Association Affairs

AAAS News and Notes

See allHide authors and affiliations

Science  25 Nov 2005:
Vol. 310, Issue 5752, pp. 1290-1291
DOI: 10.1126/science.310.5752.1290

28 OCTOBER 2005


Bold Change, New Energy for Science/AAAS Career Resources

A decade after their first career aids went online, Science and AAAS have moved to dramatically update their programs, retooling them for a mobile, global 21st-century science and technology workforce.

Readers can find the full menu of Science's job and C.V. listings, career resources, and grant information at the new

The new debuted on 15 November, consolidating its powerful -recruitment and job search features with Science's Next Wave, GrantsNet, the Minority Scientists Network, and other features—all at one fresh-looking, easy-to-navigate site.

The changes at ScienceCareers area central part of a sweeping redesign of the Science familyof Web sites that has given the sites a clean, integrated look; easier access; and more intuitive navigation. One key change: The ScienceNOW daily news Web site will for the first time be available to all readers, without charge.

At the new ScienceCareers site, visitors will find the single most comprehensive, freely accessible source of online S&T career support in the world, serving scientists, engineers, and others at every level.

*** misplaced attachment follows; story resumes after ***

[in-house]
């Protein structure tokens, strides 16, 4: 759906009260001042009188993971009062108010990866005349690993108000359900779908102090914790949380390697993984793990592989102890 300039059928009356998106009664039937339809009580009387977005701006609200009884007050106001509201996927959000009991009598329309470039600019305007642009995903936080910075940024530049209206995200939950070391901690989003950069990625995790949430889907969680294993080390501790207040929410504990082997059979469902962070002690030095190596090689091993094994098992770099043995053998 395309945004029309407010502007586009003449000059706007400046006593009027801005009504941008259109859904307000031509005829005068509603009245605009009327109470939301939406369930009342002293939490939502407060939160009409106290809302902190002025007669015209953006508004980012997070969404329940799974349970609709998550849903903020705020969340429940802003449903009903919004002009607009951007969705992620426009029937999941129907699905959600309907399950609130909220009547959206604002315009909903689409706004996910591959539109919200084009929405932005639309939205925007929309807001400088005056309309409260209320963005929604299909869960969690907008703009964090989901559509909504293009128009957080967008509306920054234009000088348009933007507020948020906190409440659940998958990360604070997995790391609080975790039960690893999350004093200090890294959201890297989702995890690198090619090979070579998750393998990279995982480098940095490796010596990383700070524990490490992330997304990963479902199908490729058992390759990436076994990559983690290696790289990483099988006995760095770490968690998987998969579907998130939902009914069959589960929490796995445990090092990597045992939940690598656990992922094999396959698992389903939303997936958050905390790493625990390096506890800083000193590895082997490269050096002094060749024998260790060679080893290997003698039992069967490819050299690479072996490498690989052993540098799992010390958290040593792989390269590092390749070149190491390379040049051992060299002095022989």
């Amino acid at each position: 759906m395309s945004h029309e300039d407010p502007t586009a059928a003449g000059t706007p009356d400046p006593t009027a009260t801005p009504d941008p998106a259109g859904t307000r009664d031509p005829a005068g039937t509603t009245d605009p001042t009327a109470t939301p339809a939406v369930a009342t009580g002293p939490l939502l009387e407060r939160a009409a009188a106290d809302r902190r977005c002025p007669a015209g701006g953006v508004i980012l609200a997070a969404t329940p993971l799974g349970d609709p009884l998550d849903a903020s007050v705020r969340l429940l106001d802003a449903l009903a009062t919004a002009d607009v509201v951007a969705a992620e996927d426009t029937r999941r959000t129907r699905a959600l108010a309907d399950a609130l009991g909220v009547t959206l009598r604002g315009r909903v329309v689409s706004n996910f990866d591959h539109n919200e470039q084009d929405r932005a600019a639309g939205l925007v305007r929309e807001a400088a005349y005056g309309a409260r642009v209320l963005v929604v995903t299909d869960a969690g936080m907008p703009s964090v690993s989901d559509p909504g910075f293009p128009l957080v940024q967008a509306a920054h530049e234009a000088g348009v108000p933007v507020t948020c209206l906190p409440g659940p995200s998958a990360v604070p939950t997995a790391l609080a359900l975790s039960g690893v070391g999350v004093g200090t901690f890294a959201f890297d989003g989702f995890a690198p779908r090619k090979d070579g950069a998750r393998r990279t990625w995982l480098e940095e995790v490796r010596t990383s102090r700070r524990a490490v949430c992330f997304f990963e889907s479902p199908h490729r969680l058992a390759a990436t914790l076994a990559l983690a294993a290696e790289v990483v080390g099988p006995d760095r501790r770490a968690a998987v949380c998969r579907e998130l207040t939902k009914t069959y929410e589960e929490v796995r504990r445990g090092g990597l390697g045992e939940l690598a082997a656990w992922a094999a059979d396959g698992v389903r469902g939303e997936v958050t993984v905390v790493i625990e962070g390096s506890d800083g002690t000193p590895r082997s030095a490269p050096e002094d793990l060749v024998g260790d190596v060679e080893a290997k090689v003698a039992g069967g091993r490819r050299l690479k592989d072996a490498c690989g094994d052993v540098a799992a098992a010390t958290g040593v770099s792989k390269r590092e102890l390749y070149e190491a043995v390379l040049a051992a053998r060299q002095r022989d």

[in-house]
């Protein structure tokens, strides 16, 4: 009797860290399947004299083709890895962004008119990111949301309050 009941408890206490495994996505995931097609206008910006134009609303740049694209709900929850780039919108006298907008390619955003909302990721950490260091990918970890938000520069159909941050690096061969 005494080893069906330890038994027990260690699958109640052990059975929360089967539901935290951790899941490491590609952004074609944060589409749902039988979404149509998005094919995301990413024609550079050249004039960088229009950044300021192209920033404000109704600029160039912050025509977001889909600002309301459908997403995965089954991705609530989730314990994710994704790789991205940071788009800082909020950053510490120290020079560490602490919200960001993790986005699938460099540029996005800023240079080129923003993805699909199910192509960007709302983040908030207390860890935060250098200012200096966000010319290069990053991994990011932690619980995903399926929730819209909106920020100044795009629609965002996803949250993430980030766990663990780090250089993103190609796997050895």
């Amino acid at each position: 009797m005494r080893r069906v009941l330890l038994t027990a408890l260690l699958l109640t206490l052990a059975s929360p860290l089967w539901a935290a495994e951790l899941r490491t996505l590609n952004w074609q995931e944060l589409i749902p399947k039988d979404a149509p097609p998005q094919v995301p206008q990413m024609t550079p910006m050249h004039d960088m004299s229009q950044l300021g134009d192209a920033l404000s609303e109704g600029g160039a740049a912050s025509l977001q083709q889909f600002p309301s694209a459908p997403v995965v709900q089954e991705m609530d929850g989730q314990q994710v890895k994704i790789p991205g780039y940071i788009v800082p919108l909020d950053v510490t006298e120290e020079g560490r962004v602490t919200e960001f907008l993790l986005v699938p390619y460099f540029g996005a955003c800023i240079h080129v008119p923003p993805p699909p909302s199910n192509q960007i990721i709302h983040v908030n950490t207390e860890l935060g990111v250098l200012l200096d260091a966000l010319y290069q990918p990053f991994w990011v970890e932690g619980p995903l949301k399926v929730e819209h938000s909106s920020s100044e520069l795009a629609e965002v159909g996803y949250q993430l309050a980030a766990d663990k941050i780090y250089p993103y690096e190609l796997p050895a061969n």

“Combining services for those who need to fill jobs with those who need help with their careers is a terrific idea,” said Donald Kennedy, editor-in-chief of Science. “Young scientists need the kind of help Next Wave has given them about building their own professional futures, and they will continue to get it in an editorially independent way at the new site. They will also find Science's unmatched inventory of new opportunities.”

Added Science Publisher Beth Rosner: “We are enthusiastic that this site will be the most heavily visited career Web site for scientists worldwide and will allow our users to find not only their first job, but the tools and resources to advance in every stage of their careers.”

Science has been responsible for bringing together employers and jobseekers through its classified listings for decades, Rosner said, and has long had the largest recruitment section of any scientific journal. But the increasing use of the Internet in the mid-1990s brought new opportunities and new challenges.

Science had a job Web site on the Internet in early 1995; the journal Web site and Next Wave debuted later that year, with GrantsNet following in 1998. NextWave is a career site geared toward young scientists in North America and Europe, while ScienceCareers has offered job listings and materials oriented more to mid-career scientists. Taken together, the sites attract more than three-quarters of a million visitors every month.

The journal's Web site also has been an important vehicle for Science's knowledge environments on signal transduction (STKE) and aging (SAGE), as well as for the journal itself.